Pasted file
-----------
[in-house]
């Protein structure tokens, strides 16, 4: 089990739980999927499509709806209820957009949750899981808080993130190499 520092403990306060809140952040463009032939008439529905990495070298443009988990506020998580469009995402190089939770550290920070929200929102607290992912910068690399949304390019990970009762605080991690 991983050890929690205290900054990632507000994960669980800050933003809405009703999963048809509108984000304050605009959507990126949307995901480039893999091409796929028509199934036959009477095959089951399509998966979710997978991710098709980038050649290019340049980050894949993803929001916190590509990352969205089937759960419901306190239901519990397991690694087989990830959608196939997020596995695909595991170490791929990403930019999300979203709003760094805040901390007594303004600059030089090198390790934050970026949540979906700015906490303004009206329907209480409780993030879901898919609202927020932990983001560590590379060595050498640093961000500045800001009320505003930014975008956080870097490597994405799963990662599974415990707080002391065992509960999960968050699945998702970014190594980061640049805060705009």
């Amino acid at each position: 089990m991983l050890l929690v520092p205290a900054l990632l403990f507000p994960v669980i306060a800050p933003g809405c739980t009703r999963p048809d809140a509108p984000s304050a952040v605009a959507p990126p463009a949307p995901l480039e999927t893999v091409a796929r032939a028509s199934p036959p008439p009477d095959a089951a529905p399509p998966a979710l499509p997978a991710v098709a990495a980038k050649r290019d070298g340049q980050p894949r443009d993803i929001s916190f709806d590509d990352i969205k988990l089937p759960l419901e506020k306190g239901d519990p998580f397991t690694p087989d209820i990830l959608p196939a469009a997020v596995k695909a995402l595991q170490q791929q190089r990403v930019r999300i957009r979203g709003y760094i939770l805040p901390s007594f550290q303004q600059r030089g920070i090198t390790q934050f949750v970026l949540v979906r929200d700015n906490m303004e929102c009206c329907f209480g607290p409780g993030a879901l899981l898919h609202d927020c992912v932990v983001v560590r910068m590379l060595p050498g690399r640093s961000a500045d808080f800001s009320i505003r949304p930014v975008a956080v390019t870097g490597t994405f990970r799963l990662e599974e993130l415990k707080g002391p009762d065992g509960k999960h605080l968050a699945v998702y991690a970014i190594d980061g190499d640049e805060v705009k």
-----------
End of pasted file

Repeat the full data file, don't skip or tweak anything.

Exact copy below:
[in-house]
């Protein structure tokens, strides 16, 4: 089990739980999927499509709806209820957009949750899981808080993130190499 520092403990306060809140952040463009032939008439529905990495070298443009988990506020998580469009995402190089939770550290920070929200929102607290992912910068690399949304390019990970009762605080991690 991983050890929690205290900054990632507000994960669980800050933003809405009703999963048809509108984000304050605009959507990126949307995901480039893999091409796929028509199934036959009477095959089951399509998966979710997978991710098709980038050649290019340049980050894949993803929001916190590509990352969205089937759960419901306190239901519990397991690694087989990830959608196939997020596995695909595991170490791929990403930019999300979203709003760094805040901390007594303004600059030089090198390790934050970026949540979906700015906490303004009206329907209480409780993030879901898919609202927020932990983001560590590379060595050498640093961000500045800001009320505003930014975008956080870097490597994405799963990662599974415990707080002391065992509960999960968050699945998702970014190594980061640049805060705009």
């Amino acid at each position: 089990m991983l050890l929690v520092p205290a900054l990632l403990f507000p994960v669980i306060a800050p933003g809405c739980t009703r999963p048809d809140a509108p984000s304050a952040v605009a959507p990126p463009a949307p995901l480039e999927t893999v091409a796929r032939a028509s199934p036959p008439p009477d095959a089951a529905p399509p998966a979710l499509p997978a991710v098709a990495a980038k050649r290019d070298g340049q980050p894949r443009d993803i929001s916190f709806d590509d990352i969205k988990l089937p759960l419901e506020k306190g239901d519990p998580f397991t690694p087989d209820i990830l959608p196939a469009a997020v596995k695909a995402l595991q170490q791929q190089r990403v930019r999300i957009r979203g709003y760094i939770l805040p901390s007594f550290q303004q600059r030089g920070i090198t390790q934050f949750v970026l949540v979906r929200d700015n906490m303004e929102c009206c329907f209480g607290p409780g993030a879901l899981l898919h609202d927020c992912v932990v983001v560590r910068m590379l060595p050498g690399r640093s961000a500045d808080f800001s009320i505003r949304p930014v975008a956080v390019t870097g490597t994405f990970r799963l990662e599974e993130l415990k707080g002391p009762d065992g509960k999960h605080l968050a699945v998702y991690a970014i190594d980061g190499d640049e805060v705009k």